This classic Beef Stew is recipe is rich, flavorful and comes together in one pot! With tender chunks of beef and plenty of vegetables, it’s healthy and comforting.
See the step by step recipe video down in the recipe card.
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While the weather is warming slightly and we’re all looking forward to summer, there is nothing as nourishing after a long day as a bowl of classic beef stew with some crusty bread for dunking.
Even though we love this Instant Pot Beef Stew and this Slow Cooker Beef Stew with honey balsamic flavors (one of my favorite flavor combos!), I wanted to come up with a classic Beef Stew that is still rich and flavorful, but in a more traditional way.
This Beef Stew is filled with all of the flavors you’d expect: sauteed onions, carrots and celery; rich and tender chunks of beef; full-bodied beef stock and red wine; and our favorite, creamy Little potatoes.
I chose Little potatoes for this recipe because while this stew is made in one pot in a relatively short amount of time, you know I’ll do anything to cut down on prep time without sacrificing flavor.
Little potatoes have a thin, smooth skin that doesn’t require peeling, and they come washed and ready to use! I simply halve them and toss them in, and they soak up so much of that flavorful broth as they cook.
I used Boomer Gold in this recipe, but any of the varietals will work great!
What is the best cut of meat for beef stew?
Usually, chuck roasts or steaks (known as “blade” in Canada) are used in stews and soups and recipes that require a long, low cook time.
The connective tissue in the meat (and there is more in, say, a chuck or blade roast than in a lean cut of beef like sirloin) breaks down as it cooks and makes the meat incredibly tender.
If you can’t find chuck or blade, a round roast is your next best option.
Basically, the meat that you would never cook quickly, is your best option when cooking slowly.
Do I have to brown the meat first?
Not necessarily, but it is recommended.
I’m all about skipping steps when we won’t notice a difference (or it will be negligible), but brown the beef in this Beef Stew recipe is an easy way to add lots of flavor — and we don’t need any extra pots!
Bits of the meat may stick and caramelize somewhat on the bottom of the pot, but when we deglaze with our wine and stock all of that flavor is added back into the stew. It will add incredible depth!
Can I skip the red wine?
If you have some, and you won’t waste a bottle opening it and using just ½ cup, I recommend it.
It gives it a little something extra special — a French twist on a simple beef stew à la Boeuf Bourguignon.
If you don’t have any or don’t want to use it, simply swap in additional beef broth for the wine.
More variations and substitutions for this beef stew recipe:
- Vegetables: You can absolutely add additional vegetables to this recipe: saute some mushrooms with the onions, add in turnips or parsnips with the potatoes, or stir in some fresh or frozen green beans near the end of the cook time.
- Seasoning: I kept the seasoning for this stew recipe simple, because we have a lot of other flavors coming into play, but you can swap them out or add in your favorites.
- Slow Cooker: You definitely can make this in the slow cooker if you’re going to be out and want to come home to a delicious home-cooked meal. I would still recommend browning the meat and sauteeing the onion, then deglazing before adding everything to the crockpot and cooking on low for 8 hours.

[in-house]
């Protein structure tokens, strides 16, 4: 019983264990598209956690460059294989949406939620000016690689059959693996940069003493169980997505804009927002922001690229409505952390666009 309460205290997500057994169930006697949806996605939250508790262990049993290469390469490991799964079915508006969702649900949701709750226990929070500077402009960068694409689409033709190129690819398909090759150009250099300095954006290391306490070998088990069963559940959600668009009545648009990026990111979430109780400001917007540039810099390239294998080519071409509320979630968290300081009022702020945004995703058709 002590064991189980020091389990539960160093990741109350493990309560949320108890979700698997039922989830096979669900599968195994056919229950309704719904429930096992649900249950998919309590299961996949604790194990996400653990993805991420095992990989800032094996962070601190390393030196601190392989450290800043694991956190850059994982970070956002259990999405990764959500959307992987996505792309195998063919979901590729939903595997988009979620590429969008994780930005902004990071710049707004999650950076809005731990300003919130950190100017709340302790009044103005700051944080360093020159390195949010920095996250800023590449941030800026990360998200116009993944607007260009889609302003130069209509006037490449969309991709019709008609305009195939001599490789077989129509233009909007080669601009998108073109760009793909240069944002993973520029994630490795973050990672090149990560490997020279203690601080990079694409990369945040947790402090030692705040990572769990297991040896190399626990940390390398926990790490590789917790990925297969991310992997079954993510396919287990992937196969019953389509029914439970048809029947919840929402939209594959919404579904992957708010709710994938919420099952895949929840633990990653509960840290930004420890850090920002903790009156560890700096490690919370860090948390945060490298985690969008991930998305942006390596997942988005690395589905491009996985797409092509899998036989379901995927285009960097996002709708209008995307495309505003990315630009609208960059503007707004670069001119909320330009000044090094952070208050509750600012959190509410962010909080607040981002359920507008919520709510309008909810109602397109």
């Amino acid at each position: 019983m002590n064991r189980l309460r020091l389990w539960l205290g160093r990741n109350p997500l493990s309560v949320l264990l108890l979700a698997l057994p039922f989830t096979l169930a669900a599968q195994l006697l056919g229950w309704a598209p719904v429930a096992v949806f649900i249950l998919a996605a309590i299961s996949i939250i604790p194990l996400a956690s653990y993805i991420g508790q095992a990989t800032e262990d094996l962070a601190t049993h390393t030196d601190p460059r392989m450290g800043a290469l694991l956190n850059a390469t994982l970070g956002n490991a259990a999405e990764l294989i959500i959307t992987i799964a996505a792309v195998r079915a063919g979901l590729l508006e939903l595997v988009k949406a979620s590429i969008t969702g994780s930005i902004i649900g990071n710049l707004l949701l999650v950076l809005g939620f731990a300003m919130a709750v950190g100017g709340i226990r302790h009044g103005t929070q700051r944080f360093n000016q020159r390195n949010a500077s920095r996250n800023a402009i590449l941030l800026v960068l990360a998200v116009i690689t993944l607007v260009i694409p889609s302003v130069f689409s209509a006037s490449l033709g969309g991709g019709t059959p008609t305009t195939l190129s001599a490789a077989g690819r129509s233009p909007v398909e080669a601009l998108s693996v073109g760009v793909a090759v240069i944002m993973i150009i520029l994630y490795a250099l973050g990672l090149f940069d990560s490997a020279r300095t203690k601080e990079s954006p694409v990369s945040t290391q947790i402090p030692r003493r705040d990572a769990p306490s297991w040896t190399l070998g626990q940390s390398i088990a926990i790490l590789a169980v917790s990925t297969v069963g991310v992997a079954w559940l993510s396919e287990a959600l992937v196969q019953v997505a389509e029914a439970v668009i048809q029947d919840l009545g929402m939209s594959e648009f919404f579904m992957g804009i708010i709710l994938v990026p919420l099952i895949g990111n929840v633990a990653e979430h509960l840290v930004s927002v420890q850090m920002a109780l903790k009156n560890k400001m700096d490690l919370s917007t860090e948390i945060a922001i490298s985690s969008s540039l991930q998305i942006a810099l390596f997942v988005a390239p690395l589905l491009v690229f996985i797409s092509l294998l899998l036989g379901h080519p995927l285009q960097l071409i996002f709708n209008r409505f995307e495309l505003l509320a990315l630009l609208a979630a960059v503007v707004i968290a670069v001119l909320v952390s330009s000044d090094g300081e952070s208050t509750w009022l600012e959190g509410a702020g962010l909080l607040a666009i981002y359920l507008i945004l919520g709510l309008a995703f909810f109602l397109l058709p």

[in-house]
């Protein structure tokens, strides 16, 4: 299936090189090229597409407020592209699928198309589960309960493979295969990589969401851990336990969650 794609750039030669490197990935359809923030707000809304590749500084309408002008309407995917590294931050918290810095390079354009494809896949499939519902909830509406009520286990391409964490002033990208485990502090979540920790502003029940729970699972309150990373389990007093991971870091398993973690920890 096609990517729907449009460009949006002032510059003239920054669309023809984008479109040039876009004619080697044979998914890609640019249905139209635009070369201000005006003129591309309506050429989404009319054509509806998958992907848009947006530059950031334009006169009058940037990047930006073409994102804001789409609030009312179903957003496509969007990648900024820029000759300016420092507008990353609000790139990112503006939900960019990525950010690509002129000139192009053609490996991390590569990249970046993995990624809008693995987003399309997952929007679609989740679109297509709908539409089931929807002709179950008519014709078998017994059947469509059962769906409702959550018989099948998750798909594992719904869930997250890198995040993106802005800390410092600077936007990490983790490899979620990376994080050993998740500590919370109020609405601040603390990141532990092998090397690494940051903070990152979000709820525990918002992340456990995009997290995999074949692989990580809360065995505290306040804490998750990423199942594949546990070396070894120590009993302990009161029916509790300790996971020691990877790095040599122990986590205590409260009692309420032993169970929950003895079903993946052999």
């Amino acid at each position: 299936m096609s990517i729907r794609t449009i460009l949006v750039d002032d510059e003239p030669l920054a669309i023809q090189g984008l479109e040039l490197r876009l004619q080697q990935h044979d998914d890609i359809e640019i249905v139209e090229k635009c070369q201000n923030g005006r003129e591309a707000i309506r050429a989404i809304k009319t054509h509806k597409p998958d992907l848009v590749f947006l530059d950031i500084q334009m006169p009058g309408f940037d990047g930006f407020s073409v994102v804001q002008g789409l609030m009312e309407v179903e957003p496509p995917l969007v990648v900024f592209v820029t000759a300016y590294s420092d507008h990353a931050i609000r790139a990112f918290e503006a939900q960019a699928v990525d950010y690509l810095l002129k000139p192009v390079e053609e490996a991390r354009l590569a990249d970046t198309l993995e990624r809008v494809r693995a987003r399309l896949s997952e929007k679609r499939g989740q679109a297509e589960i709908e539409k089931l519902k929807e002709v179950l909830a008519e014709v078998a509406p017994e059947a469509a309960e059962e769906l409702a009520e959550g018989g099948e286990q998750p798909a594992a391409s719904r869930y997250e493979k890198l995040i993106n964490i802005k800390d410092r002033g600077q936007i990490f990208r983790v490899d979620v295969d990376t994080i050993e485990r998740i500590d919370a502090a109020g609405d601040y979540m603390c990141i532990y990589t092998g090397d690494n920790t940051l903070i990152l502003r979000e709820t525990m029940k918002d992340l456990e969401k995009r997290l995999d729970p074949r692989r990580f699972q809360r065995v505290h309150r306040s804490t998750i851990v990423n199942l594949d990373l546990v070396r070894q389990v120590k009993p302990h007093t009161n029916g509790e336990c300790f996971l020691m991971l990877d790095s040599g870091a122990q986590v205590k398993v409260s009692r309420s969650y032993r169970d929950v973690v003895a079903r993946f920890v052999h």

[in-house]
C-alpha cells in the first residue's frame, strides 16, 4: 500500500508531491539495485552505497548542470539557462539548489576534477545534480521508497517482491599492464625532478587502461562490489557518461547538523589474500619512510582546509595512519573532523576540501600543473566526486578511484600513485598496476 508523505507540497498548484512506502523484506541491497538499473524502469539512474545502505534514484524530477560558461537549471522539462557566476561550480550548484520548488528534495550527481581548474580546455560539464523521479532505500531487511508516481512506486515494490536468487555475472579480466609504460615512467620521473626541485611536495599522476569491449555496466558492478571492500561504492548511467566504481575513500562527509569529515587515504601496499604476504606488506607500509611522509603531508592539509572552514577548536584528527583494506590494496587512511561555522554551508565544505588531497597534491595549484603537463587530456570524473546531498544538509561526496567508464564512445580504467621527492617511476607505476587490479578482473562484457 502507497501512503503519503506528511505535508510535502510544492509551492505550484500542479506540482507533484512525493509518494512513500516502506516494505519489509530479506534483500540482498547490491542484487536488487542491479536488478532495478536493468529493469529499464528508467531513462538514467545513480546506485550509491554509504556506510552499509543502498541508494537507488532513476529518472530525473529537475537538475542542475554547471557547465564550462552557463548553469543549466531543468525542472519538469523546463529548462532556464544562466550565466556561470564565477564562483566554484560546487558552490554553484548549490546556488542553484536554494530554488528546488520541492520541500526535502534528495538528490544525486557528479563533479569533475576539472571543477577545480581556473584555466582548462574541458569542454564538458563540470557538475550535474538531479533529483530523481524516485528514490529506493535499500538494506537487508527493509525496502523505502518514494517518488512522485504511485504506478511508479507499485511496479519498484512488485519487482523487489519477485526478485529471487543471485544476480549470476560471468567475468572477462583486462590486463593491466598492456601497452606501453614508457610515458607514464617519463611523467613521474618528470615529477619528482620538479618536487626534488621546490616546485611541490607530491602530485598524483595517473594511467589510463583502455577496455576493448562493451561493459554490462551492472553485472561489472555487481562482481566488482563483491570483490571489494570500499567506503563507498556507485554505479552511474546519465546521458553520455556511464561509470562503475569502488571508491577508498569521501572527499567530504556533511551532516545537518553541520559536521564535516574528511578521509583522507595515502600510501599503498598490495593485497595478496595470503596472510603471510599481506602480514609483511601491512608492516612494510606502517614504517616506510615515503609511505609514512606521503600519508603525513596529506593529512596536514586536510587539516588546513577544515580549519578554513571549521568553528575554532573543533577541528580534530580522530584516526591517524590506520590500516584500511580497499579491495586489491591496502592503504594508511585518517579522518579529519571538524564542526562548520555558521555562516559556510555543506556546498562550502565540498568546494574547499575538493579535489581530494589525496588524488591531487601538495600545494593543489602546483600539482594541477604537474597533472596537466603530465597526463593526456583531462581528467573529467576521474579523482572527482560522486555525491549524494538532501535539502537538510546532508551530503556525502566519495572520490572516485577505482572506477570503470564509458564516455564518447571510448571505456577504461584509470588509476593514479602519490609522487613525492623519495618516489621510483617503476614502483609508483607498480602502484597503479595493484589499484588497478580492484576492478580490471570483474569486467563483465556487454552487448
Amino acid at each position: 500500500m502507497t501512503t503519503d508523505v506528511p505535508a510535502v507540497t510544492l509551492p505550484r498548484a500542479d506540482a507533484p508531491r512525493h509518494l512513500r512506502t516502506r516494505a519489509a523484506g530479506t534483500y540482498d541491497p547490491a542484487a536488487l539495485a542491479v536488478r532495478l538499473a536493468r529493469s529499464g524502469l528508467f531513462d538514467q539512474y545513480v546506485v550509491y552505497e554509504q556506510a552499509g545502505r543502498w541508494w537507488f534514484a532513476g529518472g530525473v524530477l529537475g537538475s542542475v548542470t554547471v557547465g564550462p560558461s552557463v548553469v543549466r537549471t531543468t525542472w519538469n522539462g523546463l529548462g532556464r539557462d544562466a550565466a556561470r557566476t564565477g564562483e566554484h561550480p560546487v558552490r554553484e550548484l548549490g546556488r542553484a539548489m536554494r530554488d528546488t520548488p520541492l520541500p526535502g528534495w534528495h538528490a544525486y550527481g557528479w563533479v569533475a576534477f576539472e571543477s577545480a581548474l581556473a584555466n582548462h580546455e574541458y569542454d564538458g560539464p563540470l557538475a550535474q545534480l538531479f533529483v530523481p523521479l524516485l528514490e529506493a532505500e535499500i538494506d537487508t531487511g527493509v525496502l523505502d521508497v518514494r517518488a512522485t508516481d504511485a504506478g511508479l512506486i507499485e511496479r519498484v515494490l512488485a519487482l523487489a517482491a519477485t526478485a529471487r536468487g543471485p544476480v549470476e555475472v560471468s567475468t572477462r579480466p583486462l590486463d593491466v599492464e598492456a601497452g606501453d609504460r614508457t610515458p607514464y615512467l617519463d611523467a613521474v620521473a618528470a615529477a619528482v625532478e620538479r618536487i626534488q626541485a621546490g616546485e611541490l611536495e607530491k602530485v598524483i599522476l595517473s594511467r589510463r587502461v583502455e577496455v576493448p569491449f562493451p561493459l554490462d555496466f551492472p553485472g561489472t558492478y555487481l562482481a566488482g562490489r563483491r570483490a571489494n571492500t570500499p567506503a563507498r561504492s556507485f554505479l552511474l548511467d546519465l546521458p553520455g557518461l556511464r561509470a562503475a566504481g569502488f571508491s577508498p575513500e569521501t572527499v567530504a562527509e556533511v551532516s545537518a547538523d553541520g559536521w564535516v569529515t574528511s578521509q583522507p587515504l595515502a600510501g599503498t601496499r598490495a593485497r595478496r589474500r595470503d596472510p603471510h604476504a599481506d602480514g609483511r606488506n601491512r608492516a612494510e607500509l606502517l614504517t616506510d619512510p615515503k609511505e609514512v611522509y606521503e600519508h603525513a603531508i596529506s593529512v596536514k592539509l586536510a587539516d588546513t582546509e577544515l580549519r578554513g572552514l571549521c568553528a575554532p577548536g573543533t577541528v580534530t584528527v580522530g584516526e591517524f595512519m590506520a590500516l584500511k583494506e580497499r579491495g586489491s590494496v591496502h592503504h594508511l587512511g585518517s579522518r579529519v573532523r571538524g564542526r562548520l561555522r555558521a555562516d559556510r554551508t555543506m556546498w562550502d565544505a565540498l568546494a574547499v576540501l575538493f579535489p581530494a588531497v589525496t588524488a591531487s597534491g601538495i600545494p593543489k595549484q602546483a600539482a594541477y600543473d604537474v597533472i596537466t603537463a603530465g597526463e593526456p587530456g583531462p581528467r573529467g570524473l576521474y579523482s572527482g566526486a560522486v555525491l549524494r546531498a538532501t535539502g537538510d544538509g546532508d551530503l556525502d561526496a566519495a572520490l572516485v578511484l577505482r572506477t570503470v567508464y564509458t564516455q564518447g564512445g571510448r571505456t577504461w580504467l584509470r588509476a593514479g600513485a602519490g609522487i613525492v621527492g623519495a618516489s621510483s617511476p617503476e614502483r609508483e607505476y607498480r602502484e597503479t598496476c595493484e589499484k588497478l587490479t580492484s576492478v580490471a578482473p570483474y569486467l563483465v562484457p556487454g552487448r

How can I prep this Beef Stew ahead?
This classic stew can be prepared completely and reheated at a later time, which makes it a great meal to prep ahead when you have a little more time.
Simply prepare completely, then let cool slightly before covering and refrigerating up to 4 days.
To reheat, place on the stove top over low heat, and cook, stirring often, for 15-30 minutes or until heated through. The juices may thicken as they sit, so feel free to add a splash of beef broth, wine, or water to loosen things up.
I don’t recommend freezing this beef stew, as potatoes have a different texture after being frozen.
More stews and soups you’ll love!
- Chicken Stew — another classic with loads of flavor!
- Chicken Pot Pie Soup
- Beef Barley Soup — save the rest of your beef roast for this one!
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- 2 tablespoons canola oil
- 1 lb beef blade or chuck roast cut into 1" cubes
- salt and pepper
- 1/2 onion finely chopped
- 2 ribs celery sliced
- 2 large carrots peeled and chopped
- 2 teaspoons minced garlic
- 1 teaspoon salt
- 1/4 teaspoon black pepper
- 1/4 teaspoon dried thyme
- 2 tablespoons corn starch
- 1/2 cup dry red wine
- 2 cups low sodium beef broth
- 2 tablespoons tomato paste
- 1 tablespoon Worcestershire sauce
- 1 bay leaf
- 1 lb Little potatoes, quartered
- 1 cup frozen peas
- Heat a large dutch oven or soup pot over medium heat. Add oil and let heat 2 minutes.
- Add cubes of beef and season with salt and pepper. Cook until browned (2-3 minutes), then flip and brown on the other side. You may have to brown your beef in two batches to allow room for every piece.
- Remove the browned beef from the pot and set aside.
- Add the onion, celery and carrots, cooking and stirring until onion has softened and is starting to brown (add additional oil if pan is too dry).
- Stir in garlic, salt, pepper, thyme — cook and stir 1 minute.
- Stir in corn starch until all white is gone.
- Add red wine to the pot, and use a wooden spoon to scrape any browned bits from the bottom of the pan.
- Stir in the beef broth, tomato paste, Worcestershire sauce, bay leaf, potatoes and browned beef. Bring to a simmer over medium heat, then cover and reduce the heat to low.
- Simmer, covered, stirring occasionally, until potatoes and carrots are tender, about 20 minutes. Stir in peas, adjust seasoning to taste and serve.
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